“What makes a great engineer is not the highest academic grades, but a personality based on the need to solve problems and find elegant solutions.”

One of our recently placed Engineering candidates chats to Cormac Malone about life as Project Manager in a Medical Device company in Ireland and what inspired him to get involved in the engineering industry.

Can you describe your current role – what are your main responsibilities?

I’m a Project manager in a Medical Device Company. The role gives me ownership of delivering projects from early concept phase to delivery into the market.

I form teams of all those involved in delivering the project (a large array of members from inside and outside the company, and across the world). With this team we align on the project definition and scope, align on the schedule and develop a budget for approval.

My role is to facilitate this process and work to keep the project on track; which means that every time a problem or unexpected event arises, I bring together subsets of the team to find a solution to the problem that minimises the impact on scope, schedule or budget.

Technically I own the big picture of the project (project plan) and own making sure that all the finer details are worked out and resolved (by others). It’s a lot of time working with small teams to bring a ‘what makes sense’ / ‘what can be achieved’ perspective to conversations.

Have you always had an interest in engineering? What made you choose your current career path?

Engineering was an obvious college choice because of my aptitude for STEM subjects in secondary school, without any level of understanding of what working as an Engineer would be like.

I have remained in an Engineering career because I find the work enjoyable, challenging and fulfilling. At its essence, the job of an engineer is to find solutions to problems. Whether that’s to resolve a deeply technical design issue or to overcome an organisational roadblock hindering a project.

What makes a great engineer is not the highest academic grades but a personality based on the need to solve problems and find elegant solutions.

What’s your favourite part of your job?

I like the satisfaction of starting with a problem or project that hasn’t been done or solved before and delivering a positive result.

It’s about collecting as much information as is available, working with a team to sort the meaningful from the noise, coming up with a vision of how to get to the end and delivering the solution.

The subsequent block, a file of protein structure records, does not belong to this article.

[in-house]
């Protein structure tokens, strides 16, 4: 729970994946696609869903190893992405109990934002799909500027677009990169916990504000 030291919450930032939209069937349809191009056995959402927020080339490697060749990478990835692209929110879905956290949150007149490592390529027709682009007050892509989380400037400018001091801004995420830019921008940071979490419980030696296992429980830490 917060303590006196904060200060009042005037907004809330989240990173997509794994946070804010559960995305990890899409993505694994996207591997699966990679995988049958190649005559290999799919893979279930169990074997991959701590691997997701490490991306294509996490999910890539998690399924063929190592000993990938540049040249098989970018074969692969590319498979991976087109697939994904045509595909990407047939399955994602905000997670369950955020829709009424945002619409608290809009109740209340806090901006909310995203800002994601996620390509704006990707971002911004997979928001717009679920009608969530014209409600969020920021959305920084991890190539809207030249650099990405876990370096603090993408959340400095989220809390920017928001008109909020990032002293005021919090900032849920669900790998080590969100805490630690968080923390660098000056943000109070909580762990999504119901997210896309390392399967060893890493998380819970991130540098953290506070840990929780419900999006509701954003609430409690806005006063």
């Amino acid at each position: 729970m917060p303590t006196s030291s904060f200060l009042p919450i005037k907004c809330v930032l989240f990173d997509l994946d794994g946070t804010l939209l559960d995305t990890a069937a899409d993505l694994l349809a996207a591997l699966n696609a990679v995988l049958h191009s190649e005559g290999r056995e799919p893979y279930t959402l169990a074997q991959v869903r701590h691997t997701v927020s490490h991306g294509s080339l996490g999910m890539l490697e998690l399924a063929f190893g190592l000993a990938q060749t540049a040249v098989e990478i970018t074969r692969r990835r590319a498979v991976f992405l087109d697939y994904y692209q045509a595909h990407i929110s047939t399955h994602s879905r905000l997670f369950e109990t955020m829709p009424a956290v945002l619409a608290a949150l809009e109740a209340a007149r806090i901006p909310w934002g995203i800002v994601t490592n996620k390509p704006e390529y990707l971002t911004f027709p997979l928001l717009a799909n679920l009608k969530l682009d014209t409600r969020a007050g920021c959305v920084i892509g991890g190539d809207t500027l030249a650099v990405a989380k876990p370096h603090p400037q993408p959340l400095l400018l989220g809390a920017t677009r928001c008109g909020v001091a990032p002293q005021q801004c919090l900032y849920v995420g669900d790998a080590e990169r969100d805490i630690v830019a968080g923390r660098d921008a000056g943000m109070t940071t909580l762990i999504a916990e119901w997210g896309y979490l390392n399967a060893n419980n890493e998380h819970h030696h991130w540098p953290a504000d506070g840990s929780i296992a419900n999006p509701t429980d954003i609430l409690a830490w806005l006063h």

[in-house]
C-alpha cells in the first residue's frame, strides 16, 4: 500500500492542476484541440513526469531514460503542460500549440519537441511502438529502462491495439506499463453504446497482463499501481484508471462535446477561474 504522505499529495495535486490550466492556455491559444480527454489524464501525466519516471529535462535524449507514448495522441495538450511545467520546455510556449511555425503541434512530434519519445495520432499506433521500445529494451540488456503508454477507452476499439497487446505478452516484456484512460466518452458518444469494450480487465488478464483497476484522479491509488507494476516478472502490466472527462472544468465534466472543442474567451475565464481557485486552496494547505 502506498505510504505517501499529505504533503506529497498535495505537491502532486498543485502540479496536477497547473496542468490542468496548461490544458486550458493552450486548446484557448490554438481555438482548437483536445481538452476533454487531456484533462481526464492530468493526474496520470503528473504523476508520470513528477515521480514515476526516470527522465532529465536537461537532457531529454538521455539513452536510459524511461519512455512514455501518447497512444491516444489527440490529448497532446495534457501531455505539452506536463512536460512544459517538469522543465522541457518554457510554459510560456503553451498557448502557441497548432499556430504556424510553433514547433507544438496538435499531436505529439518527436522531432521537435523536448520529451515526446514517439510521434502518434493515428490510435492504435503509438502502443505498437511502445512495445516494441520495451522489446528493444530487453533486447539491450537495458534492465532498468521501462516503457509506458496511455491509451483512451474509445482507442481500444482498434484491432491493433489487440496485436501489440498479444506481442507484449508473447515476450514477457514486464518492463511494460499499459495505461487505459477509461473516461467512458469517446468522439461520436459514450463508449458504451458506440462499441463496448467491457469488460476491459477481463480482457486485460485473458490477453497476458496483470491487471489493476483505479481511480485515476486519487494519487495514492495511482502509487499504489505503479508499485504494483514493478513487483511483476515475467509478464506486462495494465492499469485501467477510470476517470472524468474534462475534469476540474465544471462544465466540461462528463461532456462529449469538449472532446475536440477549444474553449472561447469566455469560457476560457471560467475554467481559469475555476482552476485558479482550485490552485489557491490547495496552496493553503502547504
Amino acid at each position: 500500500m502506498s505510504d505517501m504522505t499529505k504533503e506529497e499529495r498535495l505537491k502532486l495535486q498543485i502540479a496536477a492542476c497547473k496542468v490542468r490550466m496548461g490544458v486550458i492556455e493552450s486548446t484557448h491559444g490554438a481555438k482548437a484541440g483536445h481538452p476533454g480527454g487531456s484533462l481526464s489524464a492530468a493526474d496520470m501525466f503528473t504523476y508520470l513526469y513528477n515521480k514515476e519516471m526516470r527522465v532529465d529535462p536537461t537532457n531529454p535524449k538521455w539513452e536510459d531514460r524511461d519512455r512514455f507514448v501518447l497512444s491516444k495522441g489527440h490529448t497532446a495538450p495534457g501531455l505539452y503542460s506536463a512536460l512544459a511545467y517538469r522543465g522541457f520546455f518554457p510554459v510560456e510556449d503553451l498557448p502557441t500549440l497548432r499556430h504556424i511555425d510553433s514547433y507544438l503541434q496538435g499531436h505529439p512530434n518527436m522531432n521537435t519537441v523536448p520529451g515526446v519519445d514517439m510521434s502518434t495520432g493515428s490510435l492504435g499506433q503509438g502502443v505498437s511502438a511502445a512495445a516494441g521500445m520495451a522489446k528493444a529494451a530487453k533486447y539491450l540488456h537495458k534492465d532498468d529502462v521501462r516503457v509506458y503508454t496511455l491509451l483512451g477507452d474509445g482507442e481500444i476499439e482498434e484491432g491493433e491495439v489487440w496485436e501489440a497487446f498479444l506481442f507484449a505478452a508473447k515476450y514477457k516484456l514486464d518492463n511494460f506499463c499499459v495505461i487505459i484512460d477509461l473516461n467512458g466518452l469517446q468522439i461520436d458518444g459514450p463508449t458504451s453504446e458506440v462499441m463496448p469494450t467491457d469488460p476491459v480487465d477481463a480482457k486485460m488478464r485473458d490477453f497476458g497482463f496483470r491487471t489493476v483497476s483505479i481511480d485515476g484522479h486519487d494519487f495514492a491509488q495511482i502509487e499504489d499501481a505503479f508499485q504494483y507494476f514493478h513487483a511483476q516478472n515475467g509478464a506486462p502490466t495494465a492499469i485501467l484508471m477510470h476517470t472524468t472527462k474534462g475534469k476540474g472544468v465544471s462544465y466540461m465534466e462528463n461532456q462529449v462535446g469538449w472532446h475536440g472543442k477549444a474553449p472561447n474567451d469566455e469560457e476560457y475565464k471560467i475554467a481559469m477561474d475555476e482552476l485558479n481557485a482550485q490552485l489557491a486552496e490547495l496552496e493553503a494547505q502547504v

I like solving problems others have failed to do.

What do you find challenging about your job?

In all businesses, there are roadblocks to doing a good job based on politics and vested interests. Navigating these to deliver the right solution for the customer/business can be challenging and can feel like an unnecessary use of energy.

What’s one thing someone from outside your industry would find surprising/interesting about your day to day work life?

What surprised me in my first engineering role, and it has held true since is that your ability to work with people is as important as your ability to understand the technology.

It’s well reported that women are underrepresented in the engineering industry, what has your experience been like? Do you think this is a fair representation?

No group of people should never be excluded from opportunities to pursue a career that interests them. The hiring and promotion process I’ve been involved in have been open and fair.

The best engineers I’ve encountered have a reasonable mix of demographics (as have the poorer engineers). Looking at the demography of any career and saying it should exactly match the demography of the country is a simple-minded way of looking at this.

What’s the salary like and the opportunity for career progression?

Salary is market driven. In the current economy, it’s pretty good. Progression is down to the individual, their desire, their drive and a good mentor to navigate the path to career fulfilment (which is more important than promotion.)

What advice would you give to someone who wants a similar career to yours?

Find a role you enjoy. Focus on the positives, not the negatives (there will be some)
Have honest conversations with more experienced people to:

  1. Help you decide in which direction you want to guide your career
  2. Solicit their advice on how to progress in the desired direction.

If you are interested in learning more about engineering in Ireland or are looking for a new engineering job opportunity get in touch, I’d be delighted to advise.